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"He has earned the right of citizenship" : the black soldiers of North Carolina in the Civil War; a comment on historiography, treatment, and pensions / by Peter W. Coffman.

Author/creator Coffman, Peter W. author.
Other author/creatorParkerson, Donald Hugh, degree supervisor.
Other author/creatorEast Carolina University. Department of History.
Format Theses and dissertations, Electronic, and Book
Publication Info [Greenville, N.C.] : [East Carolina University], 2015.
Description143 pages : illustration
Supplemental Content Access via ScholarShip
Summary The Frederick C. Douglass Papers, held at the Joyner Library of East Carolina University are an important source of information concerning the black soldiers of North Carolina. Many historians have written about the various regiments of the United States Colored Troops (USCT). But what is there to know about the experiences of black soldiers who enlisted, served, and sacrificed in North Carolina? What is there to know about the veterans who sought financial recompense for their sacrifices from the United States Military Pension System? What can we learn about the struggles of the black soldier's family or survivors who sought a financial relief for that soldier's death or post-war infirmities? This thesis acknowledges the honor, courage, and sacrifice of the black soldiers of the United States Colored Troops, specifically, the regiments of North Carolina. The pension agent Frederick C. Douglass assisted the veterans and their families in New Bern, NC, and the surrounding areas of eastern North Carolina with filing the necessary documents with the Pension Bureau. Sadly, many today are familiar with the scandals of the contemporary United States Veteran's Administration but know little of the legislation that prompted the earliest days of that bureaucratic giant. The history of the Pension System and the inauguration of the USCT are nearly simultaneous. The same general wartime necessity prompted the genesis of these historical phenomenon. Using various primary and secondary sources, this thesis will reveal how black soldiers of North Carolina regiments struggled to serve the United States in the Civil War. It will further reveal how those soldiers and their families struggled for recognition in a pension system that was unable to comprehend the cultural differences and needs of ex-slaves.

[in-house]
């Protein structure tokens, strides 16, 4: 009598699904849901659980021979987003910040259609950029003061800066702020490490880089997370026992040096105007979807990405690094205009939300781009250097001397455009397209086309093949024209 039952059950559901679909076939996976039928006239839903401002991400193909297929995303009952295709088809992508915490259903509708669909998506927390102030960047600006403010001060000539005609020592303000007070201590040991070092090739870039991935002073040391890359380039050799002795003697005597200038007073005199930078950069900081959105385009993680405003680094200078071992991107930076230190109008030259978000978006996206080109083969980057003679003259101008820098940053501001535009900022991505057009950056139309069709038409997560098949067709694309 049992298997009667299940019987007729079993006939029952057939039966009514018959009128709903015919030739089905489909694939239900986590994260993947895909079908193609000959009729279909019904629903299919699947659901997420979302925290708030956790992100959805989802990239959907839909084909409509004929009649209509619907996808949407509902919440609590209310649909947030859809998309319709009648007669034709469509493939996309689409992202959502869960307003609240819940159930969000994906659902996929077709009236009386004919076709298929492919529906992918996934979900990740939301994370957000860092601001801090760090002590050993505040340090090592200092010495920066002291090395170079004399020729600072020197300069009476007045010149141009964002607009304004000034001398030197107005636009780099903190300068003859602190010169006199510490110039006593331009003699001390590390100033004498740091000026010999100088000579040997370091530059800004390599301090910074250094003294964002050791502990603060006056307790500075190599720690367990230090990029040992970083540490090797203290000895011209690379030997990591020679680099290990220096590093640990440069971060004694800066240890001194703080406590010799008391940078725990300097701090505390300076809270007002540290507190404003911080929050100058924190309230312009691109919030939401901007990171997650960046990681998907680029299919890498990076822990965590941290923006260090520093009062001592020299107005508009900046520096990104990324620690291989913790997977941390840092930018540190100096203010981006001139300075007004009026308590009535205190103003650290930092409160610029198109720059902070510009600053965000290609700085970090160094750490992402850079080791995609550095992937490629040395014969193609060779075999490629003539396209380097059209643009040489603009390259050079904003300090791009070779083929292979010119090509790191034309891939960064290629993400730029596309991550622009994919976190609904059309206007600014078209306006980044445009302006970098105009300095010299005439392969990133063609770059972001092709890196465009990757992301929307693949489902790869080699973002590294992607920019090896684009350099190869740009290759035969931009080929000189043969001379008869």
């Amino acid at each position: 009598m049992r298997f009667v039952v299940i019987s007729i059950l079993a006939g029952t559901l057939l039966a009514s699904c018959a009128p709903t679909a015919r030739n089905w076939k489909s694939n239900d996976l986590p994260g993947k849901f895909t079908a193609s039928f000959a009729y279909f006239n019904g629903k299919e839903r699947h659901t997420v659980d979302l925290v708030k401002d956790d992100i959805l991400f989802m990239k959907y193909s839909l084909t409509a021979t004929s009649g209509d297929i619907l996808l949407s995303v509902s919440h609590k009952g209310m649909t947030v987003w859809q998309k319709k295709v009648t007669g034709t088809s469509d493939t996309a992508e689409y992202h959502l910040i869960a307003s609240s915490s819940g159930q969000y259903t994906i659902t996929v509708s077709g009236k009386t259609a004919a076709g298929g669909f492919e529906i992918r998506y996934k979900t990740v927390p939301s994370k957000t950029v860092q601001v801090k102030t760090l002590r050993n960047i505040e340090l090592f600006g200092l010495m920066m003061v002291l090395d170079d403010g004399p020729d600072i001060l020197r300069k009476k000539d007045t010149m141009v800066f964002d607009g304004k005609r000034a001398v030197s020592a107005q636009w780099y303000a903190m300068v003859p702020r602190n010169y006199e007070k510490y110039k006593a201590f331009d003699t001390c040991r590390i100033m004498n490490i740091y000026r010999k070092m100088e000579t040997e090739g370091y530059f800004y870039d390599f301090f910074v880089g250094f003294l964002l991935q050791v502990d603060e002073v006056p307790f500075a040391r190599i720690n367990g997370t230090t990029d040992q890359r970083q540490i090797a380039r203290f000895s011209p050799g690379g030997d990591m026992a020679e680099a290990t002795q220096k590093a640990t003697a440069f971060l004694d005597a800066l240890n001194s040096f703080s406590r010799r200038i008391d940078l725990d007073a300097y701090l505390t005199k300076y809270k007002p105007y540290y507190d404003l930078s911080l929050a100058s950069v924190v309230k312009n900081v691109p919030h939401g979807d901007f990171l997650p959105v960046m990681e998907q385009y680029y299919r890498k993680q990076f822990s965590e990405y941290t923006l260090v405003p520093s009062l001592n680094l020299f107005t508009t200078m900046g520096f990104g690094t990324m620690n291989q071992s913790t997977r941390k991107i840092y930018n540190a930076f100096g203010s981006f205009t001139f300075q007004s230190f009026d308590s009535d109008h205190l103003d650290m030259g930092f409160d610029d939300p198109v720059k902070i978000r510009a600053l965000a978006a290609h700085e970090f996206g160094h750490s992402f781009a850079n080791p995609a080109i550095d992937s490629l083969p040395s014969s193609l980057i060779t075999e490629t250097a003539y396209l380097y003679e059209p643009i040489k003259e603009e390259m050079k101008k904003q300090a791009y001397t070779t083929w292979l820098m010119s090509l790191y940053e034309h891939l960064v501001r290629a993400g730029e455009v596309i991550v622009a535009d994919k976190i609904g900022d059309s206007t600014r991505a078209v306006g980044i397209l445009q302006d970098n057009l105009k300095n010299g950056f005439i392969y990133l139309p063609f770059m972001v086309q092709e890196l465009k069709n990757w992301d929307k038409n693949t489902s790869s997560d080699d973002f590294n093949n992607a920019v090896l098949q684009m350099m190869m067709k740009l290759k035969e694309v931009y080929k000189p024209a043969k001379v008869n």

General notePresented to the faculty of the Department of History.
General noteAdvisor: Donald Parkerson.
General noteTitle from PDF t.p. (viewed July 2, 2015).
Dissertation noteM.A. East Carolina University 2015.
Bibliography noteIncludes bibliographical references.
Technical detailsSystem requirements: Adobe Reader.
Technical detailsMode of access: World Wide Web.

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